The EU: Brussels sells itself short

This article first appeared in Village magazine, July/August 2023 edition

There is a commonly cited statistic that 70% of domestic legislation originates in Brussels. Sometimes, the figure is 75%, or 80%.

It’s an odd statistic, not least because it is not clear how law might be quantified. Is it based on the number of acts, or directives, or regulations, issued each year? Or is there a brute force word count?

An inquiry to the Attorney General’s office was unhelpful. “The AG’s office has not conducted any study quantifying EU law,” the press office replied. They suggested contacting the Oireachtas press office. The Oireachtas press office had not responded to an inquiry at press time.European Union flags outside the Berlaymont building

The earliest use of the statistic seems to be a 1988 speech by Jacques Delors, discussing the Single European Act in the European Parliament. Delors stated “in ten years 80 per cent of the legislation related to economics, maybe also to taxes and social affairs, will be of Community origin”.

Delors’ prediction, a rhetorical flourish in a speech outlining future EU growth, morphed with each repetition, until it became conventional and unquestioned.

The statistic hang around because, for better or worse, everyone knows the EU has a deep impact. Whether it’s the coins in your pocket, consent pop-ups on every website, or uniform phone chargers, the EU makes a difference. But like the source of the 70% statistic, a lot of what the EU does is still obscure.

In an attempt to increase awareness, the European Parliament Press Office in Dublin organises regular trips to Brussels and Strasbourg for Irish journalists, to meet MEPs and Commission officials. The last such trip took place in late May 2023.

The journalists were a mix of national, regional, and sectoral publications, along with several freelancers. There were broadcasters from RTÉ, RnaG/TG4, local radio stations, national and regional print journalists, and scribes from the Currency and the Farmers Journal covering their specialist beats.

Meetings were arranged with most Irish MEPs, although three – Mick Wallace, Clare Daly and Luke Ming Flanagan – did not take part. Sinn Féin’s Chris McManus was delayed by a vote. However he did manage to catch up with most of the reporters before the end of business, and engaged in a quickfire round of one-to-one greetings with each journalist.

Much of the discussion concerned the topics at the top of the EU agenda at the time including the state surveillance, farming reform, wider environmental issues, and Ukraine.

But some of MEPs also took some time to address the meta topic of press coverage.

“I think it’s fair to say across all MEPs – trying to talk what happens here and in Strasbourg at home is often difficult to sell, so it’s great when we have journalists coming out,” said Maria Walsh (FG)..

“We produce 70% of the legislation. Leinster House produces 90% of the drama,” Sean Kelly quipped at one point.

The creation of EU law can be a cumbersome process, with a five year timetable for major proposals, the entire lifetime of a commission and parliament. This challenges the attention of journalists who work to schedules measured in days or weeks. A journalist’s attention rarely extends past the deadline.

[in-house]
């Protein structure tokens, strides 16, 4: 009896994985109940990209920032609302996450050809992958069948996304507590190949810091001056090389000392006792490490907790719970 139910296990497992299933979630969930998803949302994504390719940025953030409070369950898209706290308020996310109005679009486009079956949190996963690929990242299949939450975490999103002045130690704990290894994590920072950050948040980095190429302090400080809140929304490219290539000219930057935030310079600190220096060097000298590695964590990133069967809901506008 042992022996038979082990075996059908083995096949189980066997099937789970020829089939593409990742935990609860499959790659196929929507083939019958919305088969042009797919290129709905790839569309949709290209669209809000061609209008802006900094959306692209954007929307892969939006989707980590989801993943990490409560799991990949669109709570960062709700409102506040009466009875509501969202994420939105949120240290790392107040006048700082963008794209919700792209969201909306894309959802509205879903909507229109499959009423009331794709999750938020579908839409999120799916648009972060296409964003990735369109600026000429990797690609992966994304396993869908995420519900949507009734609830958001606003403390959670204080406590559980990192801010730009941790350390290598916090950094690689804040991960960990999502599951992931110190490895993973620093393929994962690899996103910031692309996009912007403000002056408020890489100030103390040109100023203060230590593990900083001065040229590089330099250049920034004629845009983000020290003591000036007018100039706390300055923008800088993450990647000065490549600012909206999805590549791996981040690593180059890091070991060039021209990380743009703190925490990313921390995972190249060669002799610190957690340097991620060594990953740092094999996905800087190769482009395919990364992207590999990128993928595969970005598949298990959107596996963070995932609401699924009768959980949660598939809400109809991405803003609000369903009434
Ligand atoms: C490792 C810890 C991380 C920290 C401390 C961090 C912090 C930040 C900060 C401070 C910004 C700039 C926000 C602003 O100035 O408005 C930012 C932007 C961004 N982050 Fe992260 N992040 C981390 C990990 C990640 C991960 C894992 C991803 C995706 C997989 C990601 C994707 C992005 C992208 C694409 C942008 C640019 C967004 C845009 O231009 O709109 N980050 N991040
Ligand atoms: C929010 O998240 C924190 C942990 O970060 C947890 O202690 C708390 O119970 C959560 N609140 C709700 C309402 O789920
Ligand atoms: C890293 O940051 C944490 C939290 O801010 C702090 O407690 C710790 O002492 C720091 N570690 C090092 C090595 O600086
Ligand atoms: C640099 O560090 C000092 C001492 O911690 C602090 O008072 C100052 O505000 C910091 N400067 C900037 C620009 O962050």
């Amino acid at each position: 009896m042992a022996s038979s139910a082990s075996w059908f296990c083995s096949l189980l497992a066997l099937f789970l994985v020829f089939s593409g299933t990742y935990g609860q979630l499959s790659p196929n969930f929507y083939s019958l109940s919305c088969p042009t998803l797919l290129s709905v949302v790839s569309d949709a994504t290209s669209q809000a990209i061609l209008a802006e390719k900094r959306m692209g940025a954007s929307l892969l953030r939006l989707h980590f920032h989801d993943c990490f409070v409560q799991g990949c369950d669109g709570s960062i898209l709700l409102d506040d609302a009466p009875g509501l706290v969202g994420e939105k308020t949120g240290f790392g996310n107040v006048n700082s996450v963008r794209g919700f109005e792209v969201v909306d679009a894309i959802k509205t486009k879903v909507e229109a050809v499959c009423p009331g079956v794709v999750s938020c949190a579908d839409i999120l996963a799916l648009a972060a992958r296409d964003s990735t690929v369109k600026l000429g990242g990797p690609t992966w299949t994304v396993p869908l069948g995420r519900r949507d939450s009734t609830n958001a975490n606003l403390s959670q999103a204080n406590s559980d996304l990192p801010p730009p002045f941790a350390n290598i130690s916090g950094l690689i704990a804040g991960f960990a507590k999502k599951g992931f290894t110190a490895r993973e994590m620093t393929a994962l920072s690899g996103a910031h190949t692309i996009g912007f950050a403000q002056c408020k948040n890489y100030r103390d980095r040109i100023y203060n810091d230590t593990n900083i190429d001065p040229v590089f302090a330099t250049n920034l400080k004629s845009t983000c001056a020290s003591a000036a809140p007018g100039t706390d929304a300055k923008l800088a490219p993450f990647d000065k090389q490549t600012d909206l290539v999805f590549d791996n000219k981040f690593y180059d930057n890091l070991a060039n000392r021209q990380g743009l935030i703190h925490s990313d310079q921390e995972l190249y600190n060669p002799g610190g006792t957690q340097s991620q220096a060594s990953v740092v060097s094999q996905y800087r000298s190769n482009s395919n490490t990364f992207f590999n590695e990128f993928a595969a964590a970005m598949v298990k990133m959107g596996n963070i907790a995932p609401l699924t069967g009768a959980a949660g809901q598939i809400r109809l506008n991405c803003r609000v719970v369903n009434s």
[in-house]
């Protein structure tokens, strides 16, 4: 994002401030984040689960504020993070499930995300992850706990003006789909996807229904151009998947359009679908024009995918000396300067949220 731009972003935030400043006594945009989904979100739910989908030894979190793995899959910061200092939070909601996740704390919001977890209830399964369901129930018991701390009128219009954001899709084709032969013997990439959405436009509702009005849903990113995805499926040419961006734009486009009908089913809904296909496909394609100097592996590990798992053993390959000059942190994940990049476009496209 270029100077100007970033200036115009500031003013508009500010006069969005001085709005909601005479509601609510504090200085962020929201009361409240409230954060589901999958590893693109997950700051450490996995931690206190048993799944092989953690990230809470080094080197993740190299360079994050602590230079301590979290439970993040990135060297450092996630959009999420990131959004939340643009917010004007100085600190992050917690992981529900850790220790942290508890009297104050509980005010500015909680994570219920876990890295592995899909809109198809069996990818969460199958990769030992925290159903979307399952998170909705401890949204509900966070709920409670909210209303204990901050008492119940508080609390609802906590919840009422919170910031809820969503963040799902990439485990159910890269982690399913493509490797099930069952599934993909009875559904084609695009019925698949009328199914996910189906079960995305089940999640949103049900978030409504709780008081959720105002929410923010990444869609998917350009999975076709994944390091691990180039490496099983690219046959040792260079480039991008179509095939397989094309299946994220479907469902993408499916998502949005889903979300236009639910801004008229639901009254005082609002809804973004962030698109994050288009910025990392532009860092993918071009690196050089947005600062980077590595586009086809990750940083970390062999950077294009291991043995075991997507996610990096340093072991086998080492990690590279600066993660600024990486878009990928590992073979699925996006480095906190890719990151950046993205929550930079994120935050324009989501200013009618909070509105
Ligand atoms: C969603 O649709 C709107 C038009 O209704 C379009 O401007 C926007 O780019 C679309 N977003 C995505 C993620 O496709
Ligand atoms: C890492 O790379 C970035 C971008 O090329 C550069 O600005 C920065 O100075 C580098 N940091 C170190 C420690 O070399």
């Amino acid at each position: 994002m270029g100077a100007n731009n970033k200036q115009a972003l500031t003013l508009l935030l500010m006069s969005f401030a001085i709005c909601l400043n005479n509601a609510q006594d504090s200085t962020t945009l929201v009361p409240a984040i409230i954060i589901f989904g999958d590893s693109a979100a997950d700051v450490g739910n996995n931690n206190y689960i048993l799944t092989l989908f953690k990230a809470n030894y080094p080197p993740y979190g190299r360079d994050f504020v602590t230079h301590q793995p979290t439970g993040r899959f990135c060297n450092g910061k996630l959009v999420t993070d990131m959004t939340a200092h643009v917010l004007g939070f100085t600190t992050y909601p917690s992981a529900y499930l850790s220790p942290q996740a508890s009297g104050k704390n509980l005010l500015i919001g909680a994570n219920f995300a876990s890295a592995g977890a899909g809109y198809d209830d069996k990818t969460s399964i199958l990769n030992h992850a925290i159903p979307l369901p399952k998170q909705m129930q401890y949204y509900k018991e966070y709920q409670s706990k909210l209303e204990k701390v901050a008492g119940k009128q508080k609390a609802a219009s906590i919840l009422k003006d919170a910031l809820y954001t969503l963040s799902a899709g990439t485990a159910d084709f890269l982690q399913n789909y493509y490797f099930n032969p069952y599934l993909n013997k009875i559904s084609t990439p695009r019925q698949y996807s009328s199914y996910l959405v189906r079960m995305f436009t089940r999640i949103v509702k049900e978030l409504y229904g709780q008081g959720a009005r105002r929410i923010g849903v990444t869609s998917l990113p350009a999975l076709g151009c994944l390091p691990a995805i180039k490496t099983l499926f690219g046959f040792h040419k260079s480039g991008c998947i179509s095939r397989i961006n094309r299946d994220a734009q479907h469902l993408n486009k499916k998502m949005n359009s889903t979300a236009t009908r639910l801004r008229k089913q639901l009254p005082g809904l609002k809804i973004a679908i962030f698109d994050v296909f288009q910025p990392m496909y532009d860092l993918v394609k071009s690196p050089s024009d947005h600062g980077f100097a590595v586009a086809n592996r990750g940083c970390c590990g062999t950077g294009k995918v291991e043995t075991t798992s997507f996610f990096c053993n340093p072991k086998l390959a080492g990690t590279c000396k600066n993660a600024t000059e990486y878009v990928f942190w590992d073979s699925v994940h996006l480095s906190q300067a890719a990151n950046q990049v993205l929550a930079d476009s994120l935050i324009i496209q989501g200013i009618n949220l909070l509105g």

Compounding the information deficit, there are few natural fits between EU constituencies and Irish media. National press and broadcasters cover the Dáil, and the provincial and regional outlets concentrate on their own areas, usually roughly matching Dail constituencies, county councils, or both.

Local media in Dublin are more interested in covering city and county councils in the capital than Brussels. In the other two constituencies, there is even less match. The sprawling Midlands–North-West in particular makes little sense as a unit.

While the Examiner has national aspirations, it’s heartland remains in Munster, and therefore the Ireland South constituency. The closest to a Midlands–North-West media outlet is iRadio, a youth oriented music radio station covering, roughly, the northern half of the country. Hardly the best place for in depth reporting on the latest issues from Berlaymont.

“What is now called Midlands Northwest includes Louth, which is neither in the midlands, nor in the north, nor in the west,” says Barry Andrews (FF). “Louth is in the same constituency as Killybegs, the Aran islands, Achill island. There is an issue here. And from a planning point of view, many of the people who work in Dublin live in the commuter belt.”

In a submission to the electoral commission, Andrews proposed a new constituency, incorporating the counties of Dublin, Louth, Meath and Kildare.

“I think there is a logic to it. There is no logic to Midlands–North-West,” he said.

Andrews suggests this constituency be named North East Leinster (presumably since that would be less controversial among commuter county denizens than “Greater Dublin”) though history buffs will note that its proposed extent maps almost exactly to the medieval Pale. It’s unlikely though that any MEP wants to be known as the representative of the Pale. Whether any beyond its boundaries would embrace the title of Wild Irish is a moot point left as an exercise for the reader.

What the proposal does do however is emphasise there are no “natural” or self -evident boundaries for EU constituencies, and getting the word out from Brussels will continue to be a challenge.